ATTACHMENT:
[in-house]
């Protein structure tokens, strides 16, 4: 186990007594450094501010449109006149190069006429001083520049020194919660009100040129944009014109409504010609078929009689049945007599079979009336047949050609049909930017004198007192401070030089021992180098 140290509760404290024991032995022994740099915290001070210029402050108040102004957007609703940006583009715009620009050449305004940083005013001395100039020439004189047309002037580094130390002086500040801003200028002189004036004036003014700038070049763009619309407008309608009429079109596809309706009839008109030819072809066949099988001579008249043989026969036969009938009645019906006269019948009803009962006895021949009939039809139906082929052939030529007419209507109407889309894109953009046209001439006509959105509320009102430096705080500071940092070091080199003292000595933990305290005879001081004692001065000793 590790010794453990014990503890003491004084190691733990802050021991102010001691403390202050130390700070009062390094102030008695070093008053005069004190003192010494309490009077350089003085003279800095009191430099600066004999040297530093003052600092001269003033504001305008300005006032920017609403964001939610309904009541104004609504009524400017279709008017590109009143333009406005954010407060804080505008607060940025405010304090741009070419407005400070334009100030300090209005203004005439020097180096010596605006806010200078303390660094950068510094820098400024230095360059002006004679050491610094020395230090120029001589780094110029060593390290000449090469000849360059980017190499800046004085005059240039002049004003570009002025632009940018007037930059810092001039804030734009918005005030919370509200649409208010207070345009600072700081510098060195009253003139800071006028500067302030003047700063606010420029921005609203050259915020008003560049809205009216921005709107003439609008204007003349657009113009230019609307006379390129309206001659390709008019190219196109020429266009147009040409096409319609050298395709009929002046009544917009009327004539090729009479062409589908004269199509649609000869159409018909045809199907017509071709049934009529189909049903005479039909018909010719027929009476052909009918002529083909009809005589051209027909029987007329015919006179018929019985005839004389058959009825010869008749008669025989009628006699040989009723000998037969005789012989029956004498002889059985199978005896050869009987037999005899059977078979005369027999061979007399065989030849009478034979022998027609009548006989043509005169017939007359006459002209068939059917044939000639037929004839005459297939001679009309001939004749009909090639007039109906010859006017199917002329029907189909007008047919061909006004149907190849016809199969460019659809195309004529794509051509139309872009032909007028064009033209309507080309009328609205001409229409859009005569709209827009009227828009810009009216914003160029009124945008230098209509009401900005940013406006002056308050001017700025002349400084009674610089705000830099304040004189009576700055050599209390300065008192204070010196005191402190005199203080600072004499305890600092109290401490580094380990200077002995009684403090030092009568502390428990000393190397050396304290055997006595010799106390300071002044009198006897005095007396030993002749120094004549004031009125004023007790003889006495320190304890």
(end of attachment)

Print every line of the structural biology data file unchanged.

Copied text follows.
[in-house]
């Protein structure tokens, strides 16, 4: 186990007594450094501010449109006149190069006429001083520049020194919660009100040129944009014109409504010609078929009689049945007599079979009336047949050609049909930017004198007192401070030089021992180098 140290509760404290024991032995022994740099915290001070210029402050108040102004957007609703940006583009715009620009050449305004940083005013001395100039020439004189047309002037580094130390002086500040801003200028002189004036004036003014700038070049763009619309407008309608009429079109596809309706009839008109030819072809066949099988001579008249043989026969036969009938009645019906006269019948009803009962006895021949009939039809139906082929052939030529007419209507109407889309894109953009046209001439006509959105509320009102430096705080500071940092070091080199003292000595933990305290005879001081004692001065000793 590790010794453990014990503890003491004084190691733990802050021991102010001691403390202050130390700070009062390094102030008695070093008053005069004190003192010494309490009077350089003085003279800095009191430099600066004999040297530093003052600092001269003033504001305008300005006032920017609403964001939610309904009541104004609504009524400017279709008017590109009143333009406005954010407060804080505008607060940025405010304090741009070419407005400070334009100030300090209005203004005439020097180096010596605006806010200078303390660094950068510094820098400024230095360059002006004679050491610094020395230090120029001589780094110029060593390290000449090469000849360059980017190499800046004085005059240039002049004003570009002025632009940018007037930059810092001039804030734009918005005030919370509200649409208010207070345009600072700081510098060195009253003139800071006028500067302030003047700063606010420029921005609203050259915020008003560049809205009216921005709107003439609008204007003349657009113009230019609307006379390129309206001659390709008019190219196109020429266009147009040409096409319609050298395709009929002046009544917009009327004539090729009479062409589908004269199509649609000869159409018909045809199907017509071709049934009529189909049903005479039909018909010719027929009476052909009918002529083909009809005589051209027909029987007329015919006179018929019985005839004389058959009825010869008749008669025989009628006699040989009723000998037969005789012989029956004498002889059985199978005896050869009987037999005899059977078979005369027999061979007399065989030849009478034979022998027609009548006989043509005169017939007359006459002209068939059917044939000639037929004839005459297939001679009309001939004749009909090639007039109906010859006017199917002329029907189909007008047919061909006004149907190849016809199969460019659809195309004529794509051509139309872009032909007028064009033209309507080309009328609205001409229409859009005569709209827009009227828009810009009216914003160029009124945008230098209509009401900005940013406006002056308050001017700025002349400084009674610089705000830099304040004189009576700055050599209390300065008192204070010196005191402190005199203080600072004499305890600092109290401490580094380990200077002995009684403090030092009568502390428990000393190397050396304290055997006595010799106390300071002044009198006897005095007396030993002749120094004549004031009125004023007790003889006495320190304890």